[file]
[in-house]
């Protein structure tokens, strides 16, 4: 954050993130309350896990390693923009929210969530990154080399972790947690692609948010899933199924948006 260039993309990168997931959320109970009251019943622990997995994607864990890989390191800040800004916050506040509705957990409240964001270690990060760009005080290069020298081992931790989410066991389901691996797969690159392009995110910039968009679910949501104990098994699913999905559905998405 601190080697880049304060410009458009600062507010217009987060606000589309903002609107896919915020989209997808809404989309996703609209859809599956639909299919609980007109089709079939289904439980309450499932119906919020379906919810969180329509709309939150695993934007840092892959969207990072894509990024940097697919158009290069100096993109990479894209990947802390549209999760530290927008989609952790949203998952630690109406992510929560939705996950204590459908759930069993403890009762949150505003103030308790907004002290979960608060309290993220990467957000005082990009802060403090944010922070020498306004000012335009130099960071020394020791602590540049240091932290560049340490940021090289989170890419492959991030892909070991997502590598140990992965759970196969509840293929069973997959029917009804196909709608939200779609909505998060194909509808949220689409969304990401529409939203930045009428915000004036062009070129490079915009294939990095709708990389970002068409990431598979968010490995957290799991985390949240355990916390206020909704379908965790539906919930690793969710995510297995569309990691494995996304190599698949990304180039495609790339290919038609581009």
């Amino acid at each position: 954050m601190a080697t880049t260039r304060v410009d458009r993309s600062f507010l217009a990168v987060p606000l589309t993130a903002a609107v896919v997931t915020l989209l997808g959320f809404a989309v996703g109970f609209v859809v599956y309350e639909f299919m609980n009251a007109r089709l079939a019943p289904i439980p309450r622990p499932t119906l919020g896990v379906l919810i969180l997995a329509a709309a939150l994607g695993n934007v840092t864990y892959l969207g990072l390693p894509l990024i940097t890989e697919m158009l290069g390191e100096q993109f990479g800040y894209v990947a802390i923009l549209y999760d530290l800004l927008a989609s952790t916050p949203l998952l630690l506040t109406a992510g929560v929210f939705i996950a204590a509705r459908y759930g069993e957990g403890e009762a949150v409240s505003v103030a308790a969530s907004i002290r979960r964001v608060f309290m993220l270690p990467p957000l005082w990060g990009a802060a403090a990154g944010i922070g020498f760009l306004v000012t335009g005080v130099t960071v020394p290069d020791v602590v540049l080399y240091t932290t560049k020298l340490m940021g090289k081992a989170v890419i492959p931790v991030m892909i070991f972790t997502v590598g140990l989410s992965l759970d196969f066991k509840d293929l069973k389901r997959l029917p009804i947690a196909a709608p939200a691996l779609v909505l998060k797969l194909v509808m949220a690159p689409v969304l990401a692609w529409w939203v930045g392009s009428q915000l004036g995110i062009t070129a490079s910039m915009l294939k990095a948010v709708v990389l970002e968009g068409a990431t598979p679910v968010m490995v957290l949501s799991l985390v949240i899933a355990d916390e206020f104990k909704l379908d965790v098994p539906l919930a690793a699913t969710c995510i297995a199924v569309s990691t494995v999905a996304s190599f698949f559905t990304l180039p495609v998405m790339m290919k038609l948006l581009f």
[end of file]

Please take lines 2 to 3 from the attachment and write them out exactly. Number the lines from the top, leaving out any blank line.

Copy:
């Protein structure tokens, strides 16, 4: 954050993130309350896990390693923009929210969530990154080399972790947690692609948010899933199924948006 260039993309990168997931959320109970009251019943622990997995994607864990890989390191800040800004916050506040509705957990409240964001270690990060760009005080290069020298081992931790989410066991389901691996797969690159392009995110910039968009679910949501104990098994699913999905559905998405 601190080697880049304060410009458009600062507010217009987060606000589309903002609107896919915020989209997808809404989309996703609209859809599956639909299919609980007109089709079939289904439980309450499932119906919020379906919810969180329509709309939150695993934007840092892959969207990072894509990024940097697919158009290069100096993109990479894209990947802390549209999760530290927008989609952790949203998952630690109406992510929560939705996950204590459908759930069993403890009762949150505003103030308790907004002290979960608060309290993220990467957000005082990009802060403090944010922070020498306004000012335009130099960071020394020791602590540049240091932290560049340490940021090289989170890419492959991030892909070991997502590598140990992965759970196969509840293929069973997959029917009804196909709608939200779609909505998060194909509808949220689409969304990401529409939203930045009428915000004036062009070129490079915009294939990095709708990389970002068409990431598979968010490995957290799991985390949240355990916390206020909704379908965790539906919930690793969710995510297995569309990691494995996304190599698949990304180039495609790339290919038609581009």
């Amino acid at each position: 954050m601190a080697t880049t260039r304060v410009d458009r993309s600062f507010l217009a990168v987060p606000l589309t993130a903002a609107v896919v997931t915020l989209l997808g959320f809404a989309v996703g109970f609209v859809v599956y309350e639909f299919m609980n009251a007109r089709l079939a019943p289904i439980p309450r622990p499932t119906l919020g896990v379906l919810i969180l997995a329509a709309a939150l994607g695993n934007v840092t864990y892959l969207g990072l390693p894509l990024i940097t890989e697919m158009l290069g390191e100096q993109f990479g800040y894209v990947a802390i923009l549209y999760d530290l800004l927008a989609s952790t916050p949203l998952l630690l506040t109406a992510g929560v929210f939705i996950a204590a509705r459908y759930g069993e957990g403890e009762a949150v409240s505003v103030a308790a969530s907004i002290r979960r964001v608060f309290m993220l270690p990467p957000l005082w990060g990009a802060a403090a990154g944010i922070g020498f760009l306004v000012t335009g005080v130099t960071v020394p290069d020791v602590v540049l080399y240091t932290t560049k020298l340490m940021g090289k081992a989170v890419i492959p931790v991030m892909i070991f972790t997502v590598g140990l989410s992965l759970d196969f066991k509840d293929l069973k389901r997959l029917p009804i947690a196909a709608p939200a691996l779609v909505l998060k797969l194909v509808m949220a690159p689409v969304l990401a692609w529409w939203v930045g392009s009428q915000l004036g995110i062009t070129a490079s910039m915009l294939k990095a948010v709708v990389l970002e968009g068409a990431t598979p679910v968010m490995v957290l949501s799991l985390v949240i899933a355990d916390e206020f104990k909704l379908d965790v098994p539906l919930a690793a699913t969710c995510i297995a199924v569309s990691t494995v999905a996304s190599f698949f559905t990304l180039p495609v998405m790339m290919k038609l948006l581009f």